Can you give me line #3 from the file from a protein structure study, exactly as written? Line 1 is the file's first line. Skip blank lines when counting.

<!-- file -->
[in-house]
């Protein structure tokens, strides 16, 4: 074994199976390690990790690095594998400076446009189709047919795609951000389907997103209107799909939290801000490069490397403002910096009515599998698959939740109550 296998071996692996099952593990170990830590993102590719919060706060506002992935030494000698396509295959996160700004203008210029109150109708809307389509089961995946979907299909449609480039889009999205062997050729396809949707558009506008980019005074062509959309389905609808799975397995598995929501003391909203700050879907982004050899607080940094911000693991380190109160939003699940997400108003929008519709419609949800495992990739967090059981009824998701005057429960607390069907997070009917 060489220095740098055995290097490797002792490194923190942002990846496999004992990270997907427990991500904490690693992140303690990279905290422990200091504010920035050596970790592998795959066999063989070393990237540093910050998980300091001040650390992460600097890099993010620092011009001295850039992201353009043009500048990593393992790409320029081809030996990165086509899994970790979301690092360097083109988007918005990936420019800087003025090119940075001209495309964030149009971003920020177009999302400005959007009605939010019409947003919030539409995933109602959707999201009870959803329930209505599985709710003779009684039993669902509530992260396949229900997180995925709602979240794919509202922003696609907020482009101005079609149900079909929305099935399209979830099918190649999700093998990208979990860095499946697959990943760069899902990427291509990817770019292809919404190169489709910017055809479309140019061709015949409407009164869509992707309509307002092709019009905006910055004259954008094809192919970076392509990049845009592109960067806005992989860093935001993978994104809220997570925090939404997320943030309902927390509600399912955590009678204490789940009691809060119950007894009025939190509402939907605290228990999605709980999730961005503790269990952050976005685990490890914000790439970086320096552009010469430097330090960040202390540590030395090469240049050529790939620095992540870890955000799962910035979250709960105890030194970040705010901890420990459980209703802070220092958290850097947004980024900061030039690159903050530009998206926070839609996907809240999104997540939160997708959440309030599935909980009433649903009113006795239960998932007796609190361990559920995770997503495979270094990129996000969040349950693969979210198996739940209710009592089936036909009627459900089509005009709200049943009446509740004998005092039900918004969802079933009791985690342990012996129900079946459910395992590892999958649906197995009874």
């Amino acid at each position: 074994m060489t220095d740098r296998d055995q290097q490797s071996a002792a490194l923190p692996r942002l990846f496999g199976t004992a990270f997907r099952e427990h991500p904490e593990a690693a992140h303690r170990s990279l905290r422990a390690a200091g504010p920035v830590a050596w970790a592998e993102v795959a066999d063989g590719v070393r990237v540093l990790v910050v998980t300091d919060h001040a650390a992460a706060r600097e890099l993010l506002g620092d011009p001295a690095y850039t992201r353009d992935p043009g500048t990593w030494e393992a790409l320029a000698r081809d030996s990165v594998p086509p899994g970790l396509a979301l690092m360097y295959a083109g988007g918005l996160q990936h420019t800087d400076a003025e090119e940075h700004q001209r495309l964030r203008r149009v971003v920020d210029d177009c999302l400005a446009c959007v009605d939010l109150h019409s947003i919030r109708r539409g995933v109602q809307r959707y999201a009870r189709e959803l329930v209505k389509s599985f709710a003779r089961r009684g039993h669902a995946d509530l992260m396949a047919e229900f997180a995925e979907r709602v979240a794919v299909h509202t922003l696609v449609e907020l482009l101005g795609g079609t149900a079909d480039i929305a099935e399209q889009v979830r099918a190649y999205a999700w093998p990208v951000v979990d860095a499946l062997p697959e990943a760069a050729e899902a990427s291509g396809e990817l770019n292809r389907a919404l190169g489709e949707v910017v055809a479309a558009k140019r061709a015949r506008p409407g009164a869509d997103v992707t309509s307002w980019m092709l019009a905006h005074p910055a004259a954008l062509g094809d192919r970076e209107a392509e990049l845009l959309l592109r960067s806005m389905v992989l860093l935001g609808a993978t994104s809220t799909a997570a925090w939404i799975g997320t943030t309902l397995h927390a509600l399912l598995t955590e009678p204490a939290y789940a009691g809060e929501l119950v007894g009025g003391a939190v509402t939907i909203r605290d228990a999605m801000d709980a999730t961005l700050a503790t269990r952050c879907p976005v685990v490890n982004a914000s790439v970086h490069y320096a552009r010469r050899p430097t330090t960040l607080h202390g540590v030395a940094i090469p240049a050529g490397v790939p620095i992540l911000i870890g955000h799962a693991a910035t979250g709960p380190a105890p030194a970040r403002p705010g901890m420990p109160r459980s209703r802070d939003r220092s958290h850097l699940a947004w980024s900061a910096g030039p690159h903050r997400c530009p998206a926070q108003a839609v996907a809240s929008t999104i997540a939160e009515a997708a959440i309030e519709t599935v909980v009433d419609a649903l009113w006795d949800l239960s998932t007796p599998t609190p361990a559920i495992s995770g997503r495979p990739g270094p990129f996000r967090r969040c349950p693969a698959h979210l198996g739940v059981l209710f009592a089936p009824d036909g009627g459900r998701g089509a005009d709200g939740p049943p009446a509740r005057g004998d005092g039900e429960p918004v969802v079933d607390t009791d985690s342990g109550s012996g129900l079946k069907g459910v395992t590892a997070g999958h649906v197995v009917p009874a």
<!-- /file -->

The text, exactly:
């Amino acid at each position: 074994m060489t220095d740098r296998d055995q290097q490797s071996a002792a490194l923190p692996r942002l990846f496999g199976t004992a990270f997907r099952e427990h991500p904490e593990a690693a992140h303690r170990s990279l905290r422990a390690a200091g504010p920035v830590a050596w970790a592998e993102v795959a066999d063989g590719v070393r990237v540093l990790v910050v998980t300091d919060h001040a650390a992460a706060r600097e890099l993010l506002g620092d011009p001295a690095y850039t992201r353009d992935p043009g500048t990593w030494e393992a790409l320029a000698r081809d030996s990165v594998p086509p899994g970790l396509a979301l690092m360097y295959a083109g988007g918005l996160q990936h420019t800087d400076a003025e090119e940075h700004q001209r495309l964030r203008r149009v971003v920020d210029d177009c999302l400005a446009c959007v009605d939010l109150h019409s947003i919030r109708r539409g995933v109602q809307r959707y999201a009870r189709e959803l329930v209505k389509s599985f709710a003779r089961r009684g039993h669902a995946d509530l992260m396949a047919e229900f997180a995925e979907r709602v979240a794919v299909h509202t922003l696609v449609e907020l482009l101005g795609g079609t149900a079909d480039i929305a099935e399209q889009v979830r099918a190649y999205a999700w093998p990208v951000v979990d860095a499946l062997p697959e990943a760069a050729e899902a990427s291509g396809e990817l770019n292809r389907a919404l190169g489709e949707v910017v055809a479309a558009k140019r061709a015949r506008p409407g009164a869509d997103v992707t309509s307002w980019m092709l019009a905006h005074p910055a004259a954008l062509g094809d192919r970076e209107a392509e990049l845009l959309l592109r960067s806005m389905v992989l860093l935001g609808a993978t994104s809220t799909a997570a925090w939404i799975g997320t943030t309902l397995h927390a509600l399912l598995t955590e009678p204490a939290y789940a009691g809060e929501l119950v007894g009025g003391a939190v509402t939907i909203r605290d228990a999605m801000d709980a999730t961005l700050a503790t269990r952050c879907p976005v685990v490890n982004a914000s790439v970086h490069y320096a552009r010469r050899p430097t330090t960040l607080h202390g540590v030395a940094i090469p240049a050529g490397v790939p620095i992540l911000i870890g955000h799962a693991a910035t979250g709960p380190a105890p030194a970040r403002p705010g901890m420990p109160r459980s209703r802070d939003r220092s958290h850097l699940a947004w980024s900061a910096g030039p690159h903050r997400c530009p998206a926070q108003a839609v996907a809240s929008t999104i997540a939160e009515a997708a959440i309030e519709t599935v909980v009433d419609a649903l009113w006795d949800l239960s998932t007796p599998t609190p361990a559920i495992s995770g997503r495979p990739g270094p990129f996000r967090r969040c349950p693969a698959h979210l198996g739940v059981l209710f009592a089936p009824d036909g009627g459900r998701g089509a005009d709200g939740p049943p009446a509740r005057g004998d005092g039900e429960p918004v969802v079933d607390t009791d985690s342990g109550s012996g129900l079946k069907g459910v395992t590892a997070g999958h649906v197995v009917p009874a």